It was a tourist attraction like no other - a lush, tropical oasis in Broome filled with weird and wonderful exotic animals and a cacophony of bright, colourful birds.
When Lord Alistair McAlpine opened his Pearl Coast Zoological Gardens on 10ha at Cable Beach in 1984, it housed only kangaroos, camels and wallabies.
Within five years, the grounds had expanded to 26ha and were home to the nation's best collection of Australian parrots and African exotics and attracted upwards of 35,000 visitors a year.
To Lord McAlpine, the zoo was far more than an expensive hobby.
He regarded it as an ark - a sanctuary for rare species threatened by industrial development, hunting and civil wars.
From the late 1980s, a steady stream of animals were trucked and flown to Broome, including oryx, addax, sitatunga and zebra.
By 1989, the zoo's 280 aviaries had more than 80 varieties of birds, including the rare great palm cockatoo, South American macaws and eclectus parrots.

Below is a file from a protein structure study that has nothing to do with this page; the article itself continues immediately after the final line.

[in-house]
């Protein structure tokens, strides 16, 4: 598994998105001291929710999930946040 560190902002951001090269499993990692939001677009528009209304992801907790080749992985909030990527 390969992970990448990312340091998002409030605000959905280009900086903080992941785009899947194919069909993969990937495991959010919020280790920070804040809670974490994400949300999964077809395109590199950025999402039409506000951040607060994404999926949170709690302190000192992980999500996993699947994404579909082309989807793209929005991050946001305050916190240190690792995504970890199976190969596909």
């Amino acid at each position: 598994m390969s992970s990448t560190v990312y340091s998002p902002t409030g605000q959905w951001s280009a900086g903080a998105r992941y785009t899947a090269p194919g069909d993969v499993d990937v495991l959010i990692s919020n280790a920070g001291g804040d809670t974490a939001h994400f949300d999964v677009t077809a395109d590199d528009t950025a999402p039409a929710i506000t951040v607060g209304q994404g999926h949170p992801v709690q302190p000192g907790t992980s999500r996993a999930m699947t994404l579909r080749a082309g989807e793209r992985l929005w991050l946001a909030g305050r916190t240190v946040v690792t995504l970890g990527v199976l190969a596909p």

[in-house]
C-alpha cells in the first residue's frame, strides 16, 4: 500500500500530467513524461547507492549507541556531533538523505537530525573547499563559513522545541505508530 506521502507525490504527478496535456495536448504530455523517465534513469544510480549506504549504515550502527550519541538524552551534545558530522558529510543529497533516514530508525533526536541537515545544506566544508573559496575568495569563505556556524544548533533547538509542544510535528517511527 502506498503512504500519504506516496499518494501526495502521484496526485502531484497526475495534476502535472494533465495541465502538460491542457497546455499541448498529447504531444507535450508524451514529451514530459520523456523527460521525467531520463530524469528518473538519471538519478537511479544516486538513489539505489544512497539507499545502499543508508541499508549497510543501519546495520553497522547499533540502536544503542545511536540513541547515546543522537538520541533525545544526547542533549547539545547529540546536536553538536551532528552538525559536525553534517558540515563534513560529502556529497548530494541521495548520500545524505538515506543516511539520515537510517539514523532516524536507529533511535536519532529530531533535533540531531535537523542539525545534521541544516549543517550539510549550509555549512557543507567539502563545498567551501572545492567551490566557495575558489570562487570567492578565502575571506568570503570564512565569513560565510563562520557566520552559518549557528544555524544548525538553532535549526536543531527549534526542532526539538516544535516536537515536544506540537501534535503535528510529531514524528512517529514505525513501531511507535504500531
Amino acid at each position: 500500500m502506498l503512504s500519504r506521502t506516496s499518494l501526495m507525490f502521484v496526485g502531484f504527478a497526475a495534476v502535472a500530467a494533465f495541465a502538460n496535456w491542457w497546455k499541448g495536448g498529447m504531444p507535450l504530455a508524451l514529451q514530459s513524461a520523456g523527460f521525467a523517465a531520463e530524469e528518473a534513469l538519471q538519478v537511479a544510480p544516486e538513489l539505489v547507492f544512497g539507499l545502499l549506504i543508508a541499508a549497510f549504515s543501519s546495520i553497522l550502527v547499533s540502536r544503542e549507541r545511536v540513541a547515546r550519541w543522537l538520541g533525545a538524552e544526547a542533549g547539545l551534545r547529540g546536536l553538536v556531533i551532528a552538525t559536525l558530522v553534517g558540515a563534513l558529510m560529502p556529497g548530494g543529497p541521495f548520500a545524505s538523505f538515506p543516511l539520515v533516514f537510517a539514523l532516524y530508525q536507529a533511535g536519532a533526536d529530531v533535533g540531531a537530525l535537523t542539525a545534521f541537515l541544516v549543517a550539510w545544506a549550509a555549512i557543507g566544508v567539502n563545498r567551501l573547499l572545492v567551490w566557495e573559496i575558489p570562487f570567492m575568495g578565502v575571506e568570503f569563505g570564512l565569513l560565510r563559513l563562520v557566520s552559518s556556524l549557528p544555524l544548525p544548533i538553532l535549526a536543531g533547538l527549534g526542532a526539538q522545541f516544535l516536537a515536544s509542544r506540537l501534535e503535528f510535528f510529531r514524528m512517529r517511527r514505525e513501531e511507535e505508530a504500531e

Over five years, Lord McAlpine invested millions of dollars into a bird breeding program, eventually supplying zoos all over the world.
Former Broome Shire councillor Chris Mitchell, who worked at the zoo for five years, said it was an unbelievable place to work.
He said Lord McAlpine was a frequent visitor, doling out jobs as he strolled around the thatched-roof enclosures to check on the animals.
Having secured an extra 25ha, Lord McAlpine had been about to build the southern hemisphere's biggest walk-through aviary - a 20m-high enclosure with waterfall - when everything collapsed during the 1989 pilots strike.
Visitor numbers fell and Lord McAlpine was forced to close the doors in 1991.
But the British peer, who lives in Italy, will fly to Broome for the first time in almost two decades on Saturday to accept the title of Freeman of the Municipality from Broome business and civic leaders.